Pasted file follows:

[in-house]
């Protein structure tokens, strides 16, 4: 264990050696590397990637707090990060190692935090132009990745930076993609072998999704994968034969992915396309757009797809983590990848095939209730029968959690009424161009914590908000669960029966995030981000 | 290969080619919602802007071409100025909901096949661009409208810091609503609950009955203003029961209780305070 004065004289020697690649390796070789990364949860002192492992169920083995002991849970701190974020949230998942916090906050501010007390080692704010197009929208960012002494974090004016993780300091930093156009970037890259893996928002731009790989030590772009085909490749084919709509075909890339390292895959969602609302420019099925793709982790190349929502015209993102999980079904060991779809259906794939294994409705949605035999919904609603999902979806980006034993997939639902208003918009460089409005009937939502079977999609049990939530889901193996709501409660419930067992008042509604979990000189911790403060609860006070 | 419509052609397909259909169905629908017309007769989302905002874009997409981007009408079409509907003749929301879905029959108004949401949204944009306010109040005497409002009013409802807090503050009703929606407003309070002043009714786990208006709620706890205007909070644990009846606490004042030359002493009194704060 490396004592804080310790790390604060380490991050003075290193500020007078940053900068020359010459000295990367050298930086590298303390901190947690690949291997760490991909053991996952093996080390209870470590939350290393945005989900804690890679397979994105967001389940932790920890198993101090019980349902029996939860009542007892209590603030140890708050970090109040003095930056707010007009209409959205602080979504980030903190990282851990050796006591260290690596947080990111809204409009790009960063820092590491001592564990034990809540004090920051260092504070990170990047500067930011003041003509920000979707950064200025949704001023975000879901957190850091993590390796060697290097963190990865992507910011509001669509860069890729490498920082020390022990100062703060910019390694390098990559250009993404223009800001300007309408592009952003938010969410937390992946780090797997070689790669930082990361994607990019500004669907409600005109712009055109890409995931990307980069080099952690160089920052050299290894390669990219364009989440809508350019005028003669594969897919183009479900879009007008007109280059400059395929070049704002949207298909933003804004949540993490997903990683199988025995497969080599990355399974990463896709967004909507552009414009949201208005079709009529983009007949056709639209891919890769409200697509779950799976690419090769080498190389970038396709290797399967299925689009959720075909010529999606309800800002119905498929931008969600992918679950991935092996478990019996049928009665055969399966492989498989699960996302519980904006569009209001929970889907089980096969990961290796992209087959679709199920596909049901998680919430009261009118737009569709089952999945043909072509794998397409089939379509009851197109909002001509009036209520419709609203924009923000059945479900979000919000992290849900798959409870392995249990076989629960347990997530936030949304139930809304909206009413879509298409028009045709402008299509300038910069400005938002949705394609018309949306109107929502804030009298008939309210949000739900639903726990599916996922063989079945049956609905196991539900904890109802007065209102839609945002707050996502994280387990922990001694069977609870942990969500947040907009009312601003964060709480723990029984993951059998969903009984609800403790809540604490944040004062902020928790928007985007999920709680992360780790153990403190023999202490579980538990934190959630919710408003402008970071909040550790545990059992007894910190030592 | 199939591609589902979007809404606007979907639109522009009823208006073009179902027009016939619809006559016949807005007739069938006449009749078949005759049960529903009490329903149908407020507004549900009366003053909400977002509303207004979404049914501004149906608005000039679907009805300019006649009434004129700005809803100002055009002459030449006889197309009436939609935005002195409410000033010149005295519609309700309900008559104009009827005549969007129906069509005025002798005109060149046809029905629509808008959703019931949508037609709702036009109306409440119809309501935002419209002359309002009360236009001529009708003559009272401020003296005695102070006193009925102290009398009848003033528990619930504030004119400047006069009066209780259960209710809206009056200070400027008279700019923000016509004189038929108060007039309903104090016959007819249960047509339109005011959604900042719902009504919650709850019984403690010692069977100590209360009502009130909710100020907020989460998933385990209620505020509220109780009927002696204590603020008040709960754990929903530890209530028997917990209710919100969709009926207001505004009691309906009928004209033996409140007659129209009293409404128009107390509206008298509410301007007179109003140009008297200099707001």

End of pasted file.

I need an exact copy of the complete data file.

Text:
[in-house]
């Protein structure tokens, strides 16, 4: 264990050696590397990637707090990060190692935090132009990745930076993609072998999704994968034969992915396309757009797809983590990848095939209730029968959690009424161009914590908000669960029966995030981000 | 290969080619919602802007071409100025909901096949661009409208810091609503609950009955203003029961209780305070 004065004289020697690649390796070789990364949860002192492992169920083995002991849970701190974020949230998942916090906050501010007390080692704010197009929208960012002494974090004016993780300091930093156009970037890259893996928002731009790989030590772009085909490749084919709509075909890339390292895959969602609302420019099925793709982790190349929502015209993102999980079904060991779809259906794939294994409705949605035999919904609603999902979806980006034993997939639902208003918009460089409005009937939502079977999609049990939530889901193996709501409660419930067992008042509604979990000189911790403060609860006070 | 419509052609397909259909169905629908017309007769989302905002874009997409981007009408079409509907003749929301879905029959108004949401949204944009306010109040005497409002009013409802807090503050009703929606407003309070002043009714786990208006709620706890205007909070644990009846606490004042030359002493009194704060 490396004592804080310790790390604060380490991050003075290193500020007078940053900068020359010459000295990367050298930086590298303390901190947690690949291997760490991909053991996952093996080390209870470590939350290393945005989900804690890679397979994105967001389940932790920890198993101090019980349902029996939860009542007892209590603030140890708050970090109040003095930056707010007009209409959205602080979504980030903190990282851990050796006591260290690596947080990111809204409009790009960063820092590491001592564990034990809540004090920051260092504070990170990047500067930011003041003509920000979707950064200025949704001023975000879901957190850091993590390796060697290097963190990865992507910011509001669509860069890729490498920082020390022990100062703060910019390694390098990559250009993404223009800001300007309408592009952003938010969410937390992946780090797997070689790669930082990361994607990019500004669907409600005109712009055109890409995931990307980069080099952690160089920052050299290894390669990219364009989440809508350019005028003669594969897919183009479900879009007008007109280059400059395929070049704002949207298909933003804004949540993490997903990683199988025995497969080599990355399974990463896709967004909507552009414009949201208005079709009529983009007949056709639209891919890769409200697509779950799976690419090769080498190389970038396709290797399967299925689009959720075909010529999606309800800002119905498929931008969600992918679950991935092996478990019996049928009665055969399966492989498989699960996302519980904006569009209001929970889907089980096969990961290796992209087959679709199920596909049901998680919430009261009118737009569709089952999945043909072509794998397409089939379509009851197109909002001509009036209520419709609203924009923000059945479900979000919000992290849900798959409870392995249990076989629960347990997530936030949304139930809304909206009413879509298409028009045709402008299509300038910069400005938002949705394609018309949306109107929502804030009298008939309210949000739900639903726990599916996922063989079945049956609905196991539900904890109802007065209102839609945002707050996502994280387990922990001694069977609870942990969500947040907009009312601003964060709480723990029984993951059998969903009984609800403790809540604490944040004062902020928790928007985007999920709680992360780790153990403190023999202490579980538990934190959630919710408003402008970071909040550790545990059992007894910190030592 | 199939591609589902979007809404606007979907639109522009009823208006073009179902027009016939619809006559016949807005007739069938006449009749078949005759049960529903009490329903149908407020507004549900009366003053909400977002509303207004979404049914501004149906608005000039679907009805300019006649009434004129700005809803100002055009002459030449006889197309009436939609935005002195409410000033010149005295519609309700309900008559104009009827005549969007129906069509005025002798005109060149046809029905629509808008959703019931949508037609709702036009109306409440119809309501935002419209002359309002009360236009001529009708003559009272401020003296005695102070006193009925102290009398009848003033528990619930504030004119400047006069009066209780259960209710809206009056200070400027008279700019923000016509004189038929108060007039309903104090016959007819249960047509339109005011959604900042719902009504919650709850019984403690010692069977100590209360009502009130909710100020907020989460998933385990209620505020509220109780009927002696204590603020008040709960754990929903530890209530028997917990209710919100969709009926207001505004009691309906009928004209033996409140007659129209009293409404128009107390509206008298509410301007007179109003140009008297200099707001």